A Full Back Layout is the result of the combination of two transitions: a back-to-belly backflip, followed by a belly-to-back backflip and using the entire width of the tunnel to complete the each piece of the move.
A Full Back Layout is the result of the combination of two transitions: a back-to-belly backflip, followed by a belly-to-back backflip. Therefore, being comfortable flying these two transitions is required to learn this skill. The transitions are to be performed while covering the entire tunnel, which entails for the first portion, a brief moment in a head-down orientation. For this reason, being comfortable flying any head-down maneuvers is of course very helpful.
Your objectives in mastering this skill should be the following:
o Perform a smooth belly-to-back transition over your head, flown across the entire width of the tunnel, while avoiding any sudden, erratic movements (what instructors refer to as “hooking it” or “throwing it”). Flying this maneuver across the entire width of the tunnel means you will find yourself in a head-down orientation for a brief period of time before returning to your belly.
o Use the momentum of the descent to your belly from the first transition to fly across the tunnel, and begin your transition back to your back. Once again, this is to cover the entire tunnel. Avoid pushing on the wind with your arms to induce the transition. Pushing on the wind does not provide any lift.
When first learning full back layouts, you will begin at a low wind speed while back-flying close to the wall of the tunnel and facing the opposite side. Your instructor could initially be holding on to you to ensure your safety, so make sure you wait for the “thumbs up” before you begin the maneuver. At this point, you will begin to back-fly to the opposite wall while slightly gaining altitude. As you are about to reach the wall, you will perform the transition. A proper layout will require the coordination of multiple body parts: your head, arms, chest, hips, and legs. For this reason this is one of the more difficult moves to master, but then again, nothing worthwhile is ever easy.
Once you find yourself descending back to your belly, use the built-up momentum to fly across the tunnel and begin your transition back to your back. Remember to bring your arms out in front of you for additional lift, rather than relying on the incorrect, instinctual “pushing” on the wind.
Technique and Drills
There are a few concepts to understand when it comes to back layouts:
o Your hips control your level during the initial phase while you back-fly across the tunnel. Begin to bring out your hips out to increase the altitude before performing the transition.
o Your legs control the rotation. Extending your legs will rotate your body to the head-down orientation of the transition. This however, needs to take place in conjunction with proper chest and arm positioning to avoid any unwanted, head-down forward drive.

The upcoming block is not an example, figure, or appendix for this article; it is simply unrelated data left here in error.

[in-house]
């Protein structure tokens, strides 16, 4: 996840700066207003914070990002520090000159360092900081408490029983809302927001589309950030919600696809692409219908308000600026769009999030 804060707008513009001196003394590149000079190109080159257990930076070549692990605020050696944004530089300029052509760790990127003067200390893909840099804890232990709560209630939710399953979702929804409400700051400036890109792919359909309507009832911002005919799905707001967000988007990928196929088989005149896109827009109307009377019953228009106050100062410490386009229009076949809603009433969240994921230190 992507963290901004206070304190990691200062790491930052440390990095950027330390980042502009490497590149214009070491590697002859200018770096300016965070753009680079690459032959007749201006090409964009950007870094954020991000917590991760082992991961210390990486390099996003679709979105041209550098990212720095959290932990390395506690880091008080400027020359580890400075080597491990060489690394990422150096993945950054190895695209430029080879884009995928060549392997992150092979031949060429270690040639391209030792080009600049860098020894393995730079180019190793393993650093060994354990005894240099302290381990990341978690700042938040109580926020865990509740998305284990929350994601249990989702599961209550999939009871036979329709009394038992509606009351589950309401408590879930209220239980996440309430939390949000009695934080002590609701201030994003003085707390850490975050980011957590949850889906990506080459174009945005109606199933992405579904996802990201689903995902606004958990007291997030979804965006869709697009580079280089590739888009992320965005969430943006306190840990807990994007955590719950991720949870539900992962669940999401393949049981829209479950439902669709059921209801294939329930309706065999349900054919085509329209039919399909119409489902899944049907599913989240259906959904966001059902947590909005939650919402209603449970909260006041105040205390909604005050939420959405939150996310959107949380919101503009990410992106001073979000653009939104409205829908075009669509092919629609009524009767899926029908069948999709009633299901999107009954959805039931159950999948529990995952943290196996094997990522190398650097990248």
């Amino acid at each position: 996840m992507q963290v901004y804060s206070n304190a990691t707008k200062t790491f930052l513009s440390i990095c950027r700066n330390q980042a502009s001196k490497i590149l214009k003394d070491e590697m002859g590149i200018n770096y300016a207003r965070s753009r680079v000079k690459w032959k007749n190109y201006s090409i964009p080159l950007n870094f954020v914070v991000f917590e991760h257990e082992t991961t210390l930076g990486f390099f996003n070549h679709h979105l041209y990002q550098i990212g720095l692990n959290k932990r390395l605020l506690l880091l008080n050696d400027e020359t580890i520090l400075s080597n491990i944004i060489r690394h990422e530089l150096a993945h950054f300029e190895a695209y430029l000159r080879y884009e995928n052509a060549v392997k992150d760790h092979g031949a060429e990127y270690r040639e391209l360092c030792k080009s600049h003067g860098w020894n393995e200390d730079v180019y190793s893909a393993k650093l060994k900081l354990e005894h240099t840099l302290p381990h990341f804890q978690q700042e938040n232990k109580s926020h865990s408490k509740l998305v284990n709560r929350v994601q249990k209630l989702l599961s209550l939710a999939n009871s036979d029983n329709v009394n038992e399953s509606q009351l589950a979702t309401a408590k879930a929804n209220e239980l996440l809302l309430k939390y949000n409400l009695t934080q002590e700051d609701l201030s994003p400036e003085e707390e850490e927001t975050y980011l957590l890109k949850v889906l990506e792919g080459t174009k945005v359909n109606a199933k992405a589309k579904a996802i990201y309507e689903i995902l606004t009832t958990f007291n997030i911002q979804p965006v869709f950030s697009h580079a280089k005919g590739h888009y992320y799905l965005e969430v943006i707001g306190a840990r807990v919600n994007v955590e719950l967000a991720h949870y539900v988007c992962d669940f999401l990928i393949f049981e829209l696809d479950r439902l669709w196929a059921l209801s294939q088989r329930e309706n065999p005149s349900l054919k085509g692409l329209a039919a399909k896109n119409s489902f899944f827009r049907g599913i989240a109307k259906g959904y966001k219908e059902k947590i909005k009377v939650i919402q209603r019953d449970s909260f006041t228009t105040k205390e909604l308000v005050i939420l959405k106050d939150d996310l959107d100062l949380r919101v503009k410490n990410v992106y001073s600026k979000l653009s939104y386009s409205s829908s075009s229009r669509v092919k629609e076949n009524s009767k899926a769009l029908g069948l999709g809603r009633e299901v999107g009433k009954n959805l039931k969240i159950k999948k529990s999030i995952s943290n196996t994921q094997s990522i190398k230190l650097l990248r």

o Your arms are your “brakes.” You should aim to have your arms straight in front of you at the level of your belly while you adopt the head-down orientation. As you approach the opposite wall while head-down, start letting go of the brakes, while looking at the net to begin your descent back to your belly. Having your arms out not only act as your brakes, but ensure your chest is not open, or “popped out,” something you don’t want when first learning back layouts.
o Your chest plays a major role on forward drive as you transition to head-down. If your chest is completely open, usually meaning your arms are further out to your sides, you will have a strong, undesirable forward drive. Be sure to “cup,” or sink in your chest at first.
o Once you begin the transition, start looking at the net by bringing your chin up, without popping your chest and ensuring your arms stay out in front of you.
o For the second portion of the Full Back Layout, keep the following in mind:
- Keep your chin up as you descend from the initial layout, and use the built-up speed to fly across the tunnel.
- Once you’re about to reach the wall, bring your arms out in front of you, slightly cup your chest and keep you head down to induce the lift necessary for the transition back to your back. As stated before, avoid pushing on the wind with your arms and hands.
Post-flight questions / suggestions
· Did you perform the layout while covering the entire width of the tunnel?
· Were you able to control the layout in a smooth manner, avoiding any sporadic movements?
· Can you control the speed and level at which you approach the opposite wall in either orientation?
· What part of your body’s surface area do you think you need to work on? Head? Arms? Chest? Hips? Legs?
· Can you use the momentum of the descent from the back layout and fly across the entire width of the tunnel on your belly before performing the second transition?
· Ask your instructor what drills would be most appropriate given your skill level.
As you begin to truly master this skill, you will understand the reason it is such a favorite move. It is just so much fun! You will then start to learn front layouts, and subsequently, how to enter and exit these maneuvers from different positions and situations.
What skill level is next?
Head Up In Face Carve
Head Up In Face carving moves will incorporate each of the individual head up flying skills that you have learned and encompass them all together as one skill set. Carving will be a skill that you often use throughout the dynamic flight progression. The techniques described here will provide you with the information you need to complete this move successfully.